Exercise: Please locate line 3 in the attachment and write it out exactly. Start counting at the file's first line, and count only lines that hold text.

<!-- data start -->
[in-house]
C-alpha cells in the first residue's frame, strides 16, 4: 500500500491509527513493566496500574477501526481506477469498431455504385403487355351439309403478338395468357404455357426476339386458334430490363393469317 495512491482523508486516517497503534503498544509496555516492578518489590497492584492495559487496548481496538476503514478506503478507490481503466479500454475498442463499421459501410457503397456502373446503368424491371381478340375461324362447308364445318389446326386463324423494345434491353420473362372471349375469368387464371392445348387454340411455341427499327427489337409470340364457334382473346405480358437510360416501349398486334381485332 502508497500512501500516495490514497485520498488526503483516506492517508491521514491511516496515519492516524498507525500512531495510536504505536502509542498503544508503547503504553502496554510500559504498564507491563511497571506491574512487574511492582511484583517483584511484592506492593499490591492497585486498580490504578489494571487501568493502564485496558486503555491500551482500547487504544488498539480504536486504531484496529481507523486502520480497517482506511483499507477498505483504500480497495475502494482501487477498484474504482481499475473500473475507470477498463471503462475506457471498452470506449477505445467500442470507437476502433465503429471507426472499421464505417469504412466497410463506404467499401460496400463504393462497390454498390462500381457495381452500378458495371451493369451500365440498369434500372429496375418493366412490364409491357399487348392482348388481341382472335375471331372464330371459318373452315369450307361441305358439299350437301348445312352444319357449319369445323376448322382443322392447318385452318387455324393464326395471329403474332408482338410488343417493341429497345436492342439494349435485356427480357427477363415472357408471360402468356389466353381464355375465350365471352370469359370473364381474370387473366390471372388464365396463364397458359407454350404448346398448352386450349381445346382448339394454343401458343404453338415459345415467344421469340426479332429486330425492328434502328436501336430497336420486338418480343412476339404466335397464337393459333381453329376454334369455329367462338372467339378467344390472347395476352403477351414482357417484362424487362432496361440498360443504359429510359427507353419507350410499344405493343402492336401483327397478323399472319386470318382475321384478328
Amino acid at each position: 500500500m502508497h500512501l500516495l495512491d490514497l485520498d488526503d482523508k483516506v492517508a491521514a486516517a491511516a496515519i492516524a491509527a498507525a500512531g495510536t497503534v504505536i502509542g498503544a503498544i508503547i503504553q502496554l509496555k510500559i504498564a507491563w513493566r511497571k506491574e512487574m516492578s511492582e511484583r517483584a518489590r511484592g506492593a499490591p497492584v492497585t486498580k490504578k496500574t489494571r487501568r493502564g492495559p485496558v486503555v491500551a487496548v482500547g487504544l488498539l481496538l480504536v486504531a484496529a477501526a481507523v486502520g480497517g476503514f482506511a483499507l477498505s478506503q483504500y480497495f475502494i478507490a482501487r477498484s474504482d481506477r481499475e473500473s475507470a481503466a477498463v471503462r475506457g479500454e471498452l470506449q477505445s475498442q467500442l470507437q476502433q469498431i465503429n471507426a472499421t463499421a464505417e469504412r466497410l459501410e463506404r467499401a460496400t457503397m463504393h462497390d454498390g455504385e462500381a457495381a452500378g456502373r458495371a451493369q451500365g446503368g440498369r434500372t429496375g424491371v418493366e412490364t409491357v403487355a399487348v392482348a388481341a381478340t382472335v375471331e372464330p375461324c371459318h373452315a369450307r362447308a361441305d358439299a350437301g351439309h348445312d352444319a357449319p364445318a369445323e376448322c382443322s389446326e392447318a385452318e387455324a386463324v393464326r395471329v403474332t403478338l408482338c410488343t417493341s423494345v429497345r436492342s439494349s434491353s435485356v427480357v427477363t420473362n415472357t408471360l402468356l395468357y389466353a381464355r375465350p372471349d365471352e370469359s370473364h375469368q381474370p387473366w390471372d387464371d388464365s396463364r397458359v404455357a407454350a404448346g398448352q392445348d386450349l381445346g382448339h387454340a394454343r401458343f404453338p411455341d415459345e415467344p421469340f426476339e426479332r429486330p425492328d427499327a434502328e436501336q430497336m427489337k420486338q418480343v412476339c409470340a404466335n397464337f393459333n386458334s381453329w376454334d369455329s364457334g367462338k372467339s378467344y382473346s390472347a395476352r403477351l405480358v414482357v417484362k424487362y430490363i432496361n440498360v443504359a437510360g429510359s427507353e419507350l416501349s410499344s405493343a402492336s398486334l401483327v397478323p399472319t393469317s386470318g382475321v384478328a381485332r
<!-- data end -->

Amino acid at each position: 500500500m502508497h500512501l500516495l495512491d490514497l485520498d488526503d482523508k483516506v492517508a491521514a486516517a491511516a496515519i492516524a491509527a498507525a500512531g495510536t497503534v504505536i502509542g498503544a503498544i508503547i503504553q502496554l509496555k510500559i504498564a507491563w513493566r511497571k506491574e512487574m516492578s511492582e511484583r517483584a518489590r511484592g506492593a499490591p497492584v492497585t486498580k490504578k496500574t489494571r487501568r493502564g492495559p485496558v486503555v491500551a487496548v482500547g487504544l488498539l481496538l480504536v486504531a484496529a477501526a481507523v486502520g480497517g476503514f482506511a483499507l477498505s478506503q483504500y480497495f475502494i478507490a482501487r477498484s474504482d481506477r481499475e473500473s475507470a481503466a477498463v471503462r475506457g479500454e471498452l470506449q477505445s475498442q467500442l470507437q476502433q469498431i465503429n471507426a472499421t463499421a464505417e469504412r466497410l459501410e463506404r467499401a460496400t457503397m463504393h462497390d454498390g455504385e462500381a457495381a452500378g456502373r458495371a451493369q451500365g446503368g440498369r434500372t429496375g424491371v418493366e412490364t409491357v403487355a399487348v392482348a388481341a381478340t382472335v375471331e372464330p375461324c371459318h373452315a369450307r362447308a361441305d358439299a350437301g351439309h348445312d352444319a357449319p364445318a369445323e376448322c382443322s389446326e392447318a385452318e387455324a386463324v393464326r395471329v403474332t403478338l408482338c410488343t417493341s423494345v429497345r436492342s439494349s434491353s435485356v427480357v427477363t420473362n415472357t408471360l402468356l395468357y389466353a381464355r375465350p372471349d365471352e370469359s370473364h375469368q381474370p387473366w390471372d387464371d388464365s396463364r397458359v404455357a407454350a404448346g398448352q392445348d386450349l381445346g382448339h387454340a394454343r401458343f404453338p411455341d415459345e415467344p421469340f426476339e426479332r429486330p425492328d427499327a434502328e436501336q430497336m427489337k420486338q418480343v412476339c409470340a404466335n397464337f393459333n386458334s381453329w376454334d369455329s364457334g367462338k372467339s378467344y382473346s390472347a395476352r403477351l405480358v414482357v417484362k424487362y430490363i432496361n440498360v443504359a437510360g429510359s427507353e419507350l416501349s410499344s405493343a402492336s398486334l401483327v397478323p399472319t393469317s386470318g382475321v384478328a381485332r